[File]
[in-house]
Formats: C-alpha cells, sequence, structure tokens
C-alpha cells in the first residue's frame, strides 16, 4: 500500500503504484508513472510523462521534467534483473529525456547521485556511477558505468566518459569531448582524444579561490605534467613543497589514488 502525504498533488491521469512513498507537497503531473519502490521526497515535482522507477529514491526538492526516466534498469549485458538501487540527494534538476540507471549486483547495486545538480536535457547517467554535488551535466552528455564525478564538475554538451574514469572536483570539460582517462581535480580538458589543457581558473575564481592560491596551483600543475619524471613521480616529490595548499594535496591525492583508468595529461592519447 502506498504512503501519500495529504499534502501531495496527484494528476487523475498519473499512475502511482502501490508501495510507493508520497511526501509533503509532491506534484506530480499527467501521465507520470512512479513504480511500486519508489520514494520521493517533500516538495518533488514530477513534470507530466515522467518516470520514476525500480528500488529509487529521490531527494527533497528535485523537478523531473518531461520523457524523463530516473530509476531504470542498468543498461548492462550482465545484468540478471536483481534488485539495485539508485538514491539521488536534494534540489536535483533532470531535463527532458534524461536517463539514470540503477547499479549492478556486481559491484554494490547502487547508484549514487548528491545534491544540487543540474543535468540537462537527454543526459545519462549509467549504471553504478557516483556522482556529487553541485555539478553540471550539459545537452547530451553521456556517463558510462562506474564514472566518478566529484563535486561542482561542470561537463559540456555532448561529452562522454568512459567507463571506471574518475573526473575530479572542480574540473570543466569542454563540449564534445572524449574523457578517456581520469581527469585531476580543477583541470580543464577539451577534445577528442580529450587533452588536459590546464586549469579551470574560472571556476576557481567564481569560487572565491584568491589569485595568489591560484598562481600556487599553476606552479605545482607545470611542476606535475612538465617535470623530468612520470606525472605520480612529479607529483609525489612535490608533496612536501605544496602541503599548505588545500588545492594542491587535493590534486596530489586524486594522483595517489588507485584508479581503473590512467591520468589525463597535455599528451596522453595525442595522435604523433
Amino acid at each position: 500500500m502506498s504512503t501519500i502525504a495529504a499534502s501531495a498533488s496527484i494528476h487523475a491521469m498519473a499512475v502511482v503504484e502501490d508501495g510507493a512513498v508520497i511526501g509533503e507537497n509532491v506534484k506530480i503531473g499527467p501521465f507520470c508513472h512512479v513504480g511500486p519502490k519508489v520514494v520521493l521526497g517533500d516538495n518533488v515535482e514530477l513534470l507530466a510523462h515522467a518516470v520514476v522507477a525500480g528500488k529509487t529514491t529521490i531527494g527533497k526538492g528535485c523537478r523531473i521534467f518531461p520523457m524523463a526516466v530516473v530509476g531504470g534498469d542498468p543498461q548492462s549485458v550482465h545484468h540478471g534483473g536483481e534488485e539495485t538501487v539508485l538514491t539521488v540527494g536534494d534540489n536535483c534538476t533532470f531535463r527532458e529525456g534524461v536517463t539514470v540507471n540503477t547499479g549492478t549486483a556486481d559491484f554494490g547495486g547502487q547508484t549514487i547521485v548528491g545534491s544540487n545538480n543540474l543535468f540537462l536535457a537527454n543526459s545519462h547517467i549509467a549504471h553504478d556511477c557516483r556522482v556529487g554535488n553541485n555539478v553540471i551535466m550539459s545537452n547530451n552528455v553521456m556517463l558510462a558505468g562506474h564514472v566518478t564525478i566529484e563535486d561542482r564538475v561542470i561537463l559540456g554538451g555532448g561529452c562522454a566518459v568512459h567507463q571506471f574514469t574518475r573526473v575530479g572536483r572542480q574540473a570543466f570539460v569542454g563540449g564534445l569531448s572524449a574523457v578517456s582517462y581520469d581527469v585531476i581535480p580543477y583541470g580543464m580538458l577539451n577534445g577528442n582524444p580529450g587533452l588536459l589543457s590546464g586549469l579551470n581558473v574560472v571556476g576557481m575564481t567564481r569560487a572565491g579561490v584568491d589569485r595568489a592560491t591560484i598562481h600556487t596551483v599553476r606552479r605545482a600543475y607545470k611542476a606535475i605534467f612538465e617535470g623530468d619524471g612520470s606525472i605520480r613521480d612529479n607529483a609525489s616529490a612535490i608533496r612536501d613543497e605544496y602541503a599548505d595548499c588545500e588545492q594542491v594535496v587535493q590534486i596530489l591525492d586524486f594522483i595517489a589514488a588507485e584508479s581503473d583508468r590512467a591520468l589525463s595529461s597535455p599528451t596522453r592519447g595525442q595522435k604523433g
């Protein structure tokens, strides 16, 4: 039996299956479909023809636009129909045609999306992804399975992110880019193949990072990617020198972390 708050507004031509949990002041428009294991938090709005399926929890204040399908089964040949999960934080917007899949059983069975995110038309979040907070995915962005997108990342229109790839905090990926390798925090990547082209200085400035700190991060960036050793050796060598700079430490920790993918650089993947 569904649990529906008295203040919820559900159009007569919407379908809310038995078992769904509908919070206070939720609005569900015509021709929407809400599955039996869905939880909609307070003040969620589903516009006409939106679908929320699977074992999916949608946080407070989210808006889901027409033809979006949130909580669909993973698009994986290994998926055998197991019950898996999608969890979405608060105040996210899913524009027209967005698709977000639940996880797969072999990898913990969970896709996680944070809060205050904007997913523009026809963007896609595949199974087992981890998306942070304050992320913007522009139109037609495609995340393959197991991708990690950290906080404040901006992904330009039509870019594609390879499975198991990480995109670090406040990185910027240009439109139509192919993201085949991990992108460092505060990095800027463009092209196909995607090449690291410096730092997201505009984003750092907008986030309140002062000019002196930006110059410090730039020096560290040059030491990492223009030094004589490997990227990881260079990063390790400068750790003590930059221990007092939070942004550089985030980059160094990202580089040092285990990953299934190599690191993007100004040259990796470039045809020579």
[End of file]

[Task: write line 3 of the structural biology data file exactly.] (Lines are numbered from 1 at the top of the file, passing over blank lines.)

C-alpha cells in the first residue's frame, strides 16, 4: 500500500503504484508513472510523462521534467534483473529525456547521485556511477558505468566518459569531448582524444579561490605534467613543497589514488 502525504498533488491521469512513498507537497503531473519502490521526497515535482522507477529514491526538492526516466534498469549485458538501487540527494534538476540507471549486483547495486545538480536535457547517467554535488551535466552528455564525478564538475554538451574514469572536483570539460582517462581535480580538458589543457581558473575564481592560491596551483600543475619524471613521480616529490595548499594535496591525492583508468595529461592519447 502506498504512503501519500495529504499534502501531495496527484494528476487523475498519473499512475502511482502501490508501495510507493508520497511526501509533503509532491506534484506530480499527467501521465507520470512512479513504480511500486519508489520514494520521493517533500516538495518533488514530477513534470507530466515522467518516470520514476525500480528500488529509487529521490531527494527533497528535485523537478523531473518531461520523457524523463530516473530509476531504470542498468543498461548492462550482465545484468540478471536483481534488485539495485539508485538514491539521488536534494534540489536535483533532470531535463527532458534524461536517463539514470540503477547499479549492478556486481559491484554494490547502487547508484549514487548528491545534491544540487543540474543535468540537462537527454543526459545519462549509467549504471553504478557516483556522482556529487553541485555539478553540471550539459545537452547530451553521456556517463558510462562506474564514472566518478566529484563535486561542482561542470561537463559540456555532448561529452562522454568512459567507463571506471574518475573526473575530479572542480574540473570543466569542454563540449564534445572524449574523457578517456581520469581527469585531476580543477583541470580543464577539451577534445577528442580529450587533452588536459590546464586549469579551470574560472571556476576557481567564481569560487572565491584568491589569485595568489591560484598562481600556487599553476606552479605545482607545470611542476606535475612538465617535470623530468612520470606525472605520480612529479607529483609525489612535490608533496612536501605544496602541503599548505588545500588545492594542491587535493590534486596530489586524486594522483595517489588507485584508479581503473590512467591520468589525463597535455599528451596522453595525442595522435604523433